The International Writers
Mouth of Hell
case of expulsions of rocks, protect yourself under the car."
This was the first sentence to catch my eye on the pamphlet the
guard gave me upon entering the Parque Nacional Volcan Masaya. If
this werent ominous enough, then the sign at the top of the
volcano was. "Park your car facing exit, in case of emergency."
Of course, my first
question was if such an emergency were to arise, which action should
I perform first?
Nicaragua has nine active volcanoes running up the centre of the country
like a volatile spine. The Volcan Masaya is the most accessible and,
by extension, the most popular. It is also a rare form of basalt volcano,
which attracts scientists from around the world in addition to the steady
flow of tourists. It erupted for the first time in 4550 BC, and to date,
it is one of the largest eruptions on historical record.
On the day I arrived in a rattling, aging mini-bus, the volcano was
smoking profusely emitting noxious sulphuric fumes that stung
my nose and eyes. Despite the haze, however, I was suitably stunned
as I approached the gaping yawn of the Santiago crater. The drop to
the crater floor is vertiginous. The stark grey windswept landscape
gave me the impression a mischievous god shoveled out the centre of
mountain with an ice cream scoop. My stomach convulsed. My feet hurt.
The wind whipping in, out, and over the toothless maw didnt help.
I felt as though at any minute I could be plucked from the safety of
my perch and tossed insignificantly into the mountains belly.
It was awesome.
When the Spanish arrived on scene in 1524, the vent was a bubbling lake
of molten lava. The crater remained that way until 1979, when the lava
retreated. The cross that stands watch over the site to this day, was
first erected by those same conquistadors, who gave the mountain its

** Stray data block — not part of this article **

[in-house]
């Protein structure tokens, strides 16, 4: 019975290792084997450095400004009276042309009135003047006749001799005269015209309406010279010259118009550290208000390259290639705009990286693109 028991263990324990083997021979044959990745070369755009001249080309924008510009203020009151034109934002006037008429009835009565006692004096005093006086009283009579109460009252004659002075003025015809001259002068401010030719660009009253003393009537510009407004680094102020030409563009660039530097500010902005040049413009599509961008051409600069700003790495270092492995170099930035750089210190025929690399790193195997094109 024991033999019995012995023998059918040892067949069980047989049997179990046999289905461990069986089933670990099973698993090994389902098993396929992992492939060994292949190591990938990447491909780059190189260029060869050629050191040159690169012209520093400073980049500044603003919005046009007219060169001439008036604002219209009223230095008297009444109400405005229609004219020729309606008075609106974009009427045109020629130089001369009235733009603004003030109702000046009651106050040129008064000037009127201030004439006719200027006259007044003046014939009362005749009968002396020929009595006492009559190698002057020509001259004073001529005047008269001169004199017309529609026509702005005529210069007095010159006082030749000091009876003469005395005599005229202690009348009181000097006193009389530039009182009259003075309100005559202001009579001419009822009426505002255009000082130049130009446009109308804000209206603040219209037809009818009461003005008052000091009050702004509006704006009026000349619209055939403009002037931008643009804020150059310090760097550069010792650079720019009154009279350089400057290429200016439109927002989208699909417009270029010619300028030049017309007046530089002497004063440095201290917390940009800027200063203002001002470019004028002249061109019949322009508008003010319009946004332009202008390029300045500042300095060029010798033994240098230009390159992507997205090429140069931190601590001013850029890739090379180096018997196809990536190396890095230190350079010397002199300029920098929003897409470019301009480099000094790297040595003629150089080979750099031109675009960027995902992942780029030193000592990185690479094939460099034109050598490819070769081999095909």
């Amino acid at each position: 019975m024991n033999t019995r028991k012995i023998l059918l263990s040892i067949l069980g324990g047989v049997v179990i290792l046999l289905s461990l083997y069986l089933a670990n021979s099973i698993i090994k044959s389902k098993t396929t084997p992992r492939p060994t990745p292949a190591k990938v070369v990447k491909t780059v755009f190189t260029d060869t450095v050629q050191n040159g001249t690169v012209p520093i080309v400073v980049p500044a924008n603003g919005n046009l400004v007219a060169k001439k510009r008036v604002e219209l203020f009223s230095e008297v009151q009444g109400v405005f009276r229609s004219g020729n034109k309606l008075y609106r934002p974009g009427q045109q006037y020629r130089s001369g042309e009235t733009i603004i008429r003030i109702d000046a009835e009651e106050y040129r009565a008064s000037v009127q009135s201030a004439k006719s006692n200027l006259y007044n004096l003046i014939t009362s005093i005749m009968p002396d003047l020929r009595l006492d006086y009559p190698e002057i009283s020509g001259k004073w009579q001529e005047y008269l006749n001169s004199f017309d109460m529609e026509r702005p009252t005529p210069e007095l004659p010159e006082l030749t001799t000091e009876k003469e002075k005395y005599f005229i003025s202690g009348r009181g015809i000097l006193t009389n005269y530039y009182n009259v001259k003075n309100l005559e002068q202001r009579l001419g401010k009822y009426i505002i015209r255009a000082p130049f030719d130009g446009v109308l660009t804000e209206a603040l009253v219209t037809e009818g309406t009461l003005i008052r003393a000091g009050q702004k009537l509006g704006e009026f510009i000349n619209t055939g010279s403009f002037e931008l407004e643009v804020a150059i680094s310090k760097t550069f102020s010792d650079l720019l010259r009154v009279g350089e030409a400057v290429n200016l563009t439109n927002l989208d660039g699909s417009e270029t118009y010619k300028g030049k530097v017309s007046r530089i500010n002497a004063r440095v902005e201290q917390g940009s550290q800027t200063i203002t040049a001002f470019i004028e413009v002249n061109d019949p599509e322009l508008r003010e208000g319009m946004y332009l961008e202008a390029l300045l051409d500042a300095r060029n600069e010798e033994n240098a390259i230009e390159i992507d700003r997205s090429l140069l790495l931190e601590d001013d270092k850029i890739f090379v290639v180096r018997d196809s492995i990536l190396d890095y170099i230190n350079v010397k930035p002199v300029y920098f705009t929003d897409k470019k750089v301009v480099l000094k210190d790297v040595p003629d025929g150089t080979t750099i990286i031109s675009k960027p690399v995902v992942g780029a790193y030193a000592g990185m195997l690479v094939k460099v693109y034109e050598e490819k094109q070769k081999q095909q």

nickname, boca de infierno the mouth of hell. The cross was meant
to stop the devil from surfacing. Its effectiveness, however, is still
in question, given the great eruption of 1772. In fact, the stairway
to the cross is currently inaccessible due to a minor eruption six years
ago. Workmen were toiling away at it in the incandescent sun on the
day of my visit.
The indigenous tribes who predated the Spanish were more efficient.
They simply tossed appeasing sacrifices over the edge every once in
I was hoping to catch a glimpse of the famed chocoyos del crater
the florescent green parrots that make their nests in the crags and
caves of the cliffsides, mystifying scientists but, alas, I was
not so lucky. The volcano, which is one of the worlds largest
natural producers of dioxides, also expels bioxides which when combined
with saliva form sulphuric acid. Other than the arcane chocoyos no other
life exists for miles around the vent. Needles to say, visitors are
encouraged to limit their stays.
Trails, maintained by park staff, circle the bleak and rocky moonscape,
offering the intrepid traveller the opportunity to explore the fields
of volcanic ash and stone, which look the forlorn and twisted sculptures
of a modern art museum. As I discovered, however, these trails can come
to abrupt ends as they near the craters edge and become unstable.
Simple wooden signs appear without warning, forcing the hiker to retire,
or to continue at his own risk.
The Sandero de los Coyotes, if you can get past the name, is the longest
and most interesting of the trails, taking several hours to complete.
But even if you have only a short while, the volcano is worth a detour.
You will never see anything else like it on earth.
Brent June 2007
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